The non-correlated subquery examples we’ve used so far utilized two tables (flights and airports), but we can also perform transformations on a single table. For instance, sometimes we need to aggregate in multiple steps - like taking an average of a count.

Imagine you’d like to know how many flights there are on average, for all Fridays in a given month from the flights table. First, we’d need to calculate the number of flights per day, and then we’d need to calculate the average based on the daily flight count for each day of the week. We can do this all in one step using a subquery:

SELECT a.dep_month, a.dep_day_of_week, AVG(a.flight_count) AS average_flights FROM ( SELECT dep_month, dep_day_of_week, dep_date, COUNT(*) AS flight_count FROM flights GROUP BY 1,2,3 ) a GROUP BY 1,2 ORDER BY 1,2;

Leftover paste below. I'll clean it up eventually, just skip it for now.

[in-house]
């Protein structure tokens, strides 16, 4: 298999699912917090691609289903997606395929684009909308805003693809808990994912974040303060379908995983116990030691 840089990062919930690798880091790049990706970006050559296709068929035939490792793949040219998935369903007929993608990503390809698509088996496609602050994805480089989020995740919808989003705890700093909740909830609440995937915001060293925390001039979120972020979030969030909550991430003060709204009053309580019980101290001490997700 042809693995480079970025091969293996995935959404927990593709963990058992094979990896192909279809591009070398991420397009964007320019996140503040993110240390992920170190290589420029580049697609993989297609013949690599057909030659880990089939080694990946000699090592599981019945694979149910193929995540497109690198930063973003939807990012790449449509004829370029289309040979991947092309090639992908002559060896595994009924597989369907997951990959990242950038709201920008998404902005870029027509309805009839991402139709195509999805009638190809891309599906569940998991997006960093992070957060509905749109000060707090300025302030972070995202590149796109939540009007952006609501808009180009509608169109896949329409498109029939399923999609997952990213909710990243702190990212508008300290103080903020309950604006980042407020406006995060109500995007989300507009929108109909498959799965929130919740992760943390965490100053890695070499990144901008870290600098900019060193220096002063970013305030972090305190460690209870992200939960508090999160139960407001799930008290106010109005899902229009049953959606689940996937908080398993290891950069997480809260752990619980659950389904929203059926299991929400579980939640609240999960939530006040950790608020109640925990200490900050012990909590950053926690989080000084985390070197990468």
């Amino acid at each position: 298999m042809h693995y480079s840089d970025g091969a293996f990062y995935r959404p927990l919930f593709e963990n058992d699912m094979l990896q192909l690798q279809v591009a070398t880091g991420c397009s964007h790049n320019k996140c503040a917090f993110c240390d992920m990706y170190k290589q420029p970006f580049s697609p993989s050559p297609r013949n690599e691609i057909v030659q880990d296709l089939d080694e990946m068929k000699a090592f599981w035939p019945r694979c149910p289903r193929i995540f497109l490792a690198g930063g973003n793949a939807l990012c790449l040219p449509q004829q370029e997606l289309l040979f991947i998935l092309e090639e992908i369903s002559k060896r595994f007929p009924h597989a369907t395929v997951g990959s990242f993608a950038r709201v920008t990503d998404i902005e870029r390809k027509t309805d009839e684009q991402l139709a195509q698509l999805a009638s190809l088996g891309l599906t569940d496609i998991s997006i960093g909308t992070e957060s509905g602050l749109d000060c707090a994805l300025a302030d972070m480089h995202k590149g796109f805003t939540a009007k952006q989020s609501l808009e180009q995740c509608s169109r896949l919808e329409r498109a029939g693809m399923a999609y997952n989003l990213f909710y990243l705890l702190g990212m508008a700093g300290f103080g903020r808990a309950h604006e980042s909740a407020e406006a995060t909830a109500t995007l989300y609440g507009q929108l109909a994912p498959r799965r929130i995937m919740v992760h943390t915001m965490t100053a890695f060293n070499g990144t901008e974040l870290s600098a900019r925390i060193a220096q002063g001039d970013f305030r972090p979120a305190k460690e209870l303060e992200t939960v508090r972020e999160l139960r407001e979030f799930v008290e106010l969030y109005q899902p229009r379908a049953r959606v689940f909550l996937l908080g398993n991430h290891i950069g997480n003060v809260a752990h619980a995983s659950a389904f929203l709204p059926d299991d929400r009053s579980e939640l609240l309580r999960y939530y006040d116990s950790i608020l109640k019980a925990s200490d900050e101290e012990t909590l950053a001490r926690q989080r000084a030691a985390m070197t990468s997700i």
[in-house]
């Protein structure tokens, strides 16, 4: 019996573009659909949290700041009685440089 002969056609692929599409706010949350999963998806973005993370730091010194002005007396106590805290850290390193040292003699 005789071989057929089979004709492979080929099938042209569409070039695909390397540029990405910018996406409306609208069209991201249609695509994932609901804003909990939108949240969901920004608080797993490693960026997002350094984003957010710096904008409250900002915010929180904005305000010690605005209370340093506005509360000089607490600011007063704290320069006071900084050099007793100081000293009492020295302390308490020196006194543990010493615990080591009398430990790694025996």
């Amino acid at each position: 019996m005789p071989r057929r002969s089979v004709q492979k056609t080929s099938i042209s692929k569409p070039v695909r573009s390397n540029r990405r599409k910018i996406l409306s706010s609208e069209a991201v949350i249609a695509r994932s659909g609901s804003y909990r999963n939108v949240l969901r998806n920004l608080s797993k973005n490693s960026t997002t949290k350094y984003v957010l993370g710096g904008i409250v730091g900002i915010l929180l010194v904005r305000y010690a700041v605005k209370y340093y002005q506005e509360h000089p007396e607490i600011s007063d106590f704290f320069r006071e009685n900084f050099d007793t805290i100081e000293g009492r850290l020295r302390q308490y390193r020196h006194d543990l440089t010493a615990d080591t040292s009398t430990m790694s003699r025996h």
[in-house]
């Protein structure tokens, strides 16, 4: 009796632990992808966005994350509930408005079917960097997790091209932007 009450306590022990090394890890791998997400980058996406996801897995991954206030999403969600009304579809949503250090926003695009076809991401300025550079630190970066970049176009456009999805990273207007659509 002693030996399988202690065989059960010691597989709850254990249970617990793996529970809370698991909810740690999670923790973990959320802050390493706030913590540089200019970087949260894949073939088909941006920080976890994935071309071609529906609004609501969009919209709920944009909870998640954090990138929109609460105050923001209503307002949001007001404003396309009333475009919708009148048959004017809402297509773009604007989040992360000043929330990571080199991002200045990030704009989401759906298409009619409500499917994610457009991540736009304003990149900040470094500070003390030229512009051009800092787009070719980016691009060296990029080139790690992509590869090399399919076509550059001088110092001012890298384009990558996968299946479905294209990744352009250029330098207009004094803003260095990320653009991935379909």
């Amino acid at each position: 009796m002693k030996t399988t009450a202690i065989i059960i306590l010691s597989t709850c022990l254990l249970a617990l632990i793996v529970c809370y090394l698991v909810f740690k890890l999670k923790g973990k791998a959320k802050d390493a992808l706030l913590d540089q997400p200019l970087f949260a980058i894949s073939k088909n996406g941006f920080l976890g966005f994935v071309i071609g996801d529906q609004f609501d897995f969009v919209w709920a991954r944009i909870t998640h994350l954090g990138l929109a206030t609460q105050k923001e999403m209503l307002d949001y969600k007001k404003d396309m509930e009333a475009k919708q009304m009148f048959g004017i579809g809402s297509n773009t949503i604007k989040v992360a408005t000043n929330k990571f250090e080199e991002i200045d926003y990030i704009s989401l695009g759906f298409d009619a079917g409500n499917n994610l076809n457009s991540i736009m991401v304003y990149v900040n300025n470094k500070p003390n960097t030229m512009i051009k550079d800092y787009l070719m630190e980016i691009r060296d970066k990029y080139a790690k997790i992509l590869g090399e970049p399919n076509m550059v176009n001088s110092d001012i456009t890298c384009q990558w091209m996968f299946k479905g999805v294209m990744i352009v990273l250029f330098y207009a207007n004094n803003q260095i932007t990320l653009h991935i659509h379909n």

The inner query provides the count of flights by day, and the outer query uses the inner query’s result set to compute the average by day of week of a given month.

### Instructions

**1.**

Using a subquery, find the average total distance flown for each day of the week in each month.

Be sure to alias the outer query as `average_distance`

and the inner query as `flight_distance`

.